The Measurement Equivalence and Differential Predictive Validity of Scores On the Primary Care Posttraumatic Stress Disorder Screen Across Gender in a Sample of Military Veterans
Purpose: Previous research indicates that as many as 8.7% of military personnel exposed to combat experiences in Iraq and Afghanistan later received a new onset posttraumatic stress disorder (PTSD) diagnosis or were identified as having PTSD symptoms. Within the Department of Defense, the Primary Care Posttraumatic Stress Disorder (PC-PTSD) screen is the main screening instrument used to identify military members who are at increased risk of PTSD. Since 2005, this screen has been offered to all military members returning from deployment. Once identified, those at increased risk for PTSD can be referred for further evaluation and, as appropriate, offered treatment. However, validation studies of PC-PTSD scores from military samples have seldom employed a significant number of female subjects and no published studies have examined this instrument for gender bias. Ruling out bias is important because routine under-identification of PTSD risk in any group could result in hindered access to needed assessment and/or care. With the current proportion of military females historically high, it is imperative that the PC-PTSD be analyzed to ensure measurement equivalence across gender. This study examined two questions: 1) Do scores on the PC-PTSD exhibit gender bias at the item level? 2) Do scores on the scale differentially predict a clinical PTSD diagnosis for males and females?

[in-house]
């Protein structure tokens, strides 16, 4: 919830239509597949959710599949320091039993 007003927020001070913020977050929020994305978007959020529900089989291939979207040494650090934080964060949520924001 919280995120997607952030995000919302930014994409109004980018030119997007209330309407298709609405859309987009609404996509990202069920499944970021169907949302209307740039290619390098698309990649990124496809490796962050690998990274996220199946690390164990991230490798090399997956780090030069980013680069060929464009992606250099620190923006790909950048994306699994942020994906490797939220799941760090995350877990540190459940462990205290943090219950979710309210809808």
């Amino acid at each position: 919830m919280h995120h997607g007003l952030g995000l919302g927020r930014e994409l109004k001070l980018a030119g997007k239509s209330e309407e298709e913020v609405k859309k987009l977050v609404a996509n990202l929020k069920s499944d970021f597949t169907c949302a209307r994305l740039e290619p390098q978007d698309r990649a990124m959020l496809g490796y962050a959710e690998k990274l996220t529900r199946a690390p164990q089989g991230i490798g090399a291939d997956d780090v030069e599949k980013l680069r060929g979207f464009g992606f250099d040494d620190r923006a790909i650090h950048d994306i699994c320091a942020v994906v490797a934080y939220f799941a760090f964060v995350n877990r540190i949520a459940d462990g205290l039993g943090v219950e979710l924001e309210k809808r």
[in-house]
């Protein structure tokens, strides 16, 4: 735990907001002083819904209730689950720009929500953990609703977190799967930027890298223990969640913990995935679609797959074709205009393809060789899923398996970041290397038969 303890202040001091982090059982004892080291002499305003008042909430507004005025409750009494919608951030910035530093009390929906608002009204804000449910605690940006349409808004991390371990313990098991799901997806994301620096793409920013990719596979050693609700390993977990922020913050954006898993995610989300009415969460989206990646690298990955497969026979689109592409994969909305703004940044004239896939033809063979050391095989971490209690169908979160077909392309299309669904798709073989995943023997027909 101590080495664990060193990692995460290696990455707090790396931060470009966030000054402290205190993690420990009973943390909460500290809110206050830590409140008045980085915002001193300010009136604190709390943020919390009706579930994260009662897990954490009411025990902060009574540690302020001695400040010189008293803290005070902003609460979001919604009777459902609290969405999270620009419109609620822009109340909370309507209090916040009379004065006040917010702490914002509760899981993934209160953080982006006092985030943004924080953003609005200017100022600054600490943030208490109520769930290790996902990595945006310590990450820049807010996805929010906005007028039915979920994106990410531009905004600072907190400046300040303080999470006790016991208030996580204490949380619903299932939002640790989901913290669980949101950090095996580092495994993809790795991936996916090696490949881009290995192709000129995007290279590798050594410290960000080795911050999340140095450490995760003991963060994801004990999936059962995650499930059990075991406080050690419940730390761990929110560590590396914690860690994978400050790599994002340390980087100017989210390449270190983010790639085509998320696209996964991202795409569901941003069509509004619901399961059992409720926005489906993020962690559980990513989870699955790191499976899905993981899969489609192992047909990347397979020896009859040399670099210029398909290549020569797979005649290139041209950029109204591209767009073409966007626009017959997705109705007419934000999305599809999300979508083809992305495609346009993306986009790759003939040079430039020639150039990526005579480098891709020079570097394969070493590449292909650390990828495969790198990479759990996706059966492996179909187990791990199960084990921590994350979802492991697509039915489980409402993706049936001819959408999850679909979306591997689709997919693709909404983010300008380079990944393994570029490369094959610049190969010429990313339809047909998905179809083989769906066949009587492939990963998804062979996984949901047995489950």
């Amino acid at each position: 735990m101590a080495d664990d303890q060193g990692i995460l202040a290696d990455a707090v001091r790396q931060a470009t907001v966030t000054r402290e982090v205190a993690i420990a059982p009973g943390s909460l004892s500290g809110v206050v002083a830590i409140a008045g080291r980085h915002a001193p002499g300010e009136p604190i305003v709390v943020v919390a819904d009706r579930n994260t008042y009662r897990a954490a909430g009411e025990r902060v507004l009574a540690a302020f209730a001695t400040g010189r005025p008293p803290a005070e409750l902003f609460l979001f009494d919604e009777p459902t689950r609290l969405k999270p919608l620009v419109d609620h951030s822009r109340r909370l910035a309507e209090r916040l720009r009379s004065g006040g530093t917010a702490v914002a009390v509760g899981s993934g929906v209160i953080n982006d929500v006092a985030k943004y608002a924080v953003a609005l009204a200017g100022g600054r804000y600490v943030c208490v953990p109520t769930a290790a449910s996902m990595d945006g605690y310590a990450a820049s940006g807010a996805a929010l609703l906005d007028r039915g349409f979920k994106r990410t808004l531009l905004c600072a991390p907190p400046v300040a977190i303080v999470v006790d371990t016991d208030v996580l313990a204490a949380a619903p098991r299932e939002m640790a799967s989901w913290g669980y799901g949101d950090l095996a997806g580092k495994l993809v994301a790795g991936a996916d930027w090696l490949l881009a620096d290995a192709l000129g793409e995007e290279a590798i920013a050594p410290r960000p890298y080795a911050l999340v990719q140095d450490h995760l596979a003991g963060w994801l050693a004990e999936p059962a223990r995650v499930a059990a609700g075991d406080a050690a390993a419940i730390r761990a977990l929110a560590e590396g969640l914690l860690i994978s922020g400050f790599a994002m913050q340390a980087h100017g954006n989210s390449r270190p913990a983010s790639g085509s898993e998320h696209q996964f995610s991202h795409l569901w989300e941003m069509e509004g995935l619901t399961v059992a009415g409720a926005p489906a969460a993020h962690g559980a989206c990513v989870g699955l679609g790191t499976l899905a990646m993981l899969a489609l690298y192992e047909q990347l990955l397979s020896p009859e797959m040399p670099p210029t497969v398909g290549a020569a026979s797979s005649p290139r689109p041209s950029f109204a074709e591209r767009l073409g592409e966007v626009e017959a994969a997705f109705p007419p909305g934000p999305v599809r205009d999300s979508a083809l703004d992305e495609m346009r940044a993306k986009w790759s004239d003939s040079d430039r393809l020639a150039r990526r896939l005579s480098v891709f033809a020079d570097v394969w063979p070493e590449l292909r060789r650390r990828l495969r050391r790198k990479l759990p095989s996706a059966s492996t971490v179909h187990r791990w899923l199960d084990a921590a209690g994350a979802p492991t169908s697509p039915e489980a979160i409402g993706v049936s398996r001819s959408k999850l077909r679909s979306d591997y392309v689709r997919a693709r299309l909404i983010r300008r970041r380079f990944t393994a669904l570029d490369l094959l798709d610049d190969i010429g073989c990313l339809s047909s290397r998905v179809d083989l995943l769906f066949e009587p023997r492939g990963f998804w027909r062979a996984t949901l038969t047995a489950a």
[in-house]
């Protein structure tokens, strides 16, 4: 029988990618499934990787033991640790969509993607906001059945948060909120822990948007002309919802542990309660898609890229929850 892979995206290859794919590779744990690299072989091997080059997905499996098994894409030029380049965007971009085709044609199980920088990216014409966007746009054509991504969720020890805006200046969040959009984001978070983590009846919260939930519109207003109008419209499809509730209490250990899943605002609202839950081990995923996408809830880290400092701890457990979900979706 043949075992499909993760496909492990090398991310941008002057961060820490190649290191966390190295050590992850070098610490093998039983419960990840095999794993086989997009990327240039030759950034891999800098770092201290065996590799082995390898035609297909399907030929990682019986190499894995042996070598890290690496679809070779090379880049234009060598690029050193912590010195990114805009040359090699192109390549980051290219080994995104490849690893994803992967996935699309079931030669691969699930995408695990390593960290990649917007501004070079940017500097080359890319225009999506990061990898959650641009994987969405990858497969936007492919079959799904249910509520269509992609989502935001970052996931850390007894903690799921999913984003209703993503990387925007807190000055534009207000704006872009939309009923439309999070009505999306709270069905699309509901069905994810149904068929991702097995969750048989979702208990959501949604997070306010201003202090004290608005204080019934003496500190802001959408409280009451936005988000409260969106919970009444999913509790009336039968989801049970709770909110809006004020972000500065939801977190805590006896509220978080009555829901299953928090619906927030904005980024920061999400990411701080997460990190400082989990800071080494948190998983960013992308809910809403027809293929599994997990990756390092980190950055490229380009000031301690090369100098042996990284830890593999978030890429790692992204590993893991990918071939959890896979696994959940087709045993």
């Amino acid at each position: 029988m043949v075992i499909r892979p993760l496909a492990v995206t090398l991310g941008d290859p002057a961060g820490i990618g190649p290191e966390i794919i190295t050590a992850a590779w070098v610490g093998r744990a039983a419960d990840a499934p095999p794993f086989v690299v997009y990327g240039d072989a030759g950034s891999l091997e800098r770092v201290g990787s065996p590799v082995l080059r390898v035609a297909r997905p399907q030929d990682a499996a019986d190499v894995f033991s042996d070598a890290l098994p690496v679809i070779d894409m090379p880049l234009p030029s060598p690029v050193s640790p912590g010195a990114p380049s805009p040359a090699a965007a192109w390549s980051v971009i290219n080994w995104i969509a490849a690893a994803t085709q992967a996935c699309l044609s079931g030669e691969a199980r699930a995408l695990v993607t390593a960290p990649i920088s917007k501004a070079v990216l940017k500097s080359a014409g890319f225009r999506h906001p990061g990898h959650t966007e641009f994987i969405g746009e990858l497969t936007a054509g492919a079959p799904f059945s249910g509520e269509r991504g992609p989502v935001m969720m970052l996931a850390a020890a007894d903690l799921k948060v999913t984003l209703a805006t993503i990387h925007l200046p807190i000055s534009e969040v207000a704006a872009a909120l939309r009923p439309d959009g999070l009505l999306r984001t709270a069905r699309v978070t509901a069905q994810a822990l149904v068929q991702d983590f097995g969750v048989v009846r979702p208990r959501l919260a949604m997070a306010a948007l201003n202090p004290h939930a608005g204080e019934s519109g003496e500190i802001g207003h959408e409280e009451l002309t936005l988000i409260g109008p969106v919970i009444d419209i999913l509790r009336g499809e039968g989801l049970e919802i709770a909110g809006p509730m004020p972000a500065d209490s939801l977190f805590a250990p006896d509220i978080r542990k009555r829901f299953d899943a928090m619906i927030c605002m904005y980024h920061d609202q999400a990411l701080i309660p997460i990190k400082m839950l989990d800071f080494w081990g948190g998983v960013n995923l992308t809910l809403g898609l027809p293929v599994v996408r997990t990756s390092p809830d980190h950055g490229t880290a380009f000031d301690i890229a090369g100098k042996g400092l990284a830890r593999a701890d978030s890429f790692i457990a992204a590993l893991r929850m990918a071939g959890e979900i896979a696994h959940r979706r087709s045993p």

Methods: This non-experimental measurement study used a large sample that included all female and male US Air Force veterans who completed the PC-PTSD as part of a routine post-deployment health screening during 2008 and 2009 within 90 to 180 days after returning from Iraq and Afghanistan. The first analysis of PC-PTSD scores involved an item response theory (IRT) differential item functioning (DIF) analysis across the male (N = 8381) and female (N = 1425) subgroups. Then, using a clinical diagnosis as the criterion, both logistic regression and diagnostic likelihood ratio methods were employed to assess for differential predictive validity by sex. This second analysis used a subset of the original sample consisting of 5785 men and 1214 women, all of whom had at least one military medical diagnostic visit within the 90 days after taking the PC-PTSD screening. All data was collected from existing US Air Force post-deployment screening and medical databases.
Results: Results of the IRT DIF analysis revealed no statistically significant gender-related DIF. At the scale level, the logistic regression and diagnostic likelihood ratio analyses found no significant differential prediction of later PTSD diagnosis by PC-PTSD scores.
Implications: The results supported the continued use of the PC-PTSD with both female and male veterans. Also, the US Air Force scoring regime for the PC-PTSD, which differs somewhat from the scoring recommended in the literature, was confirmed as valid. Future research should focus on establishing measurement equivalence across both gender and ethnicity for scores on more extensive PTSD instruments used as diagnostic aids.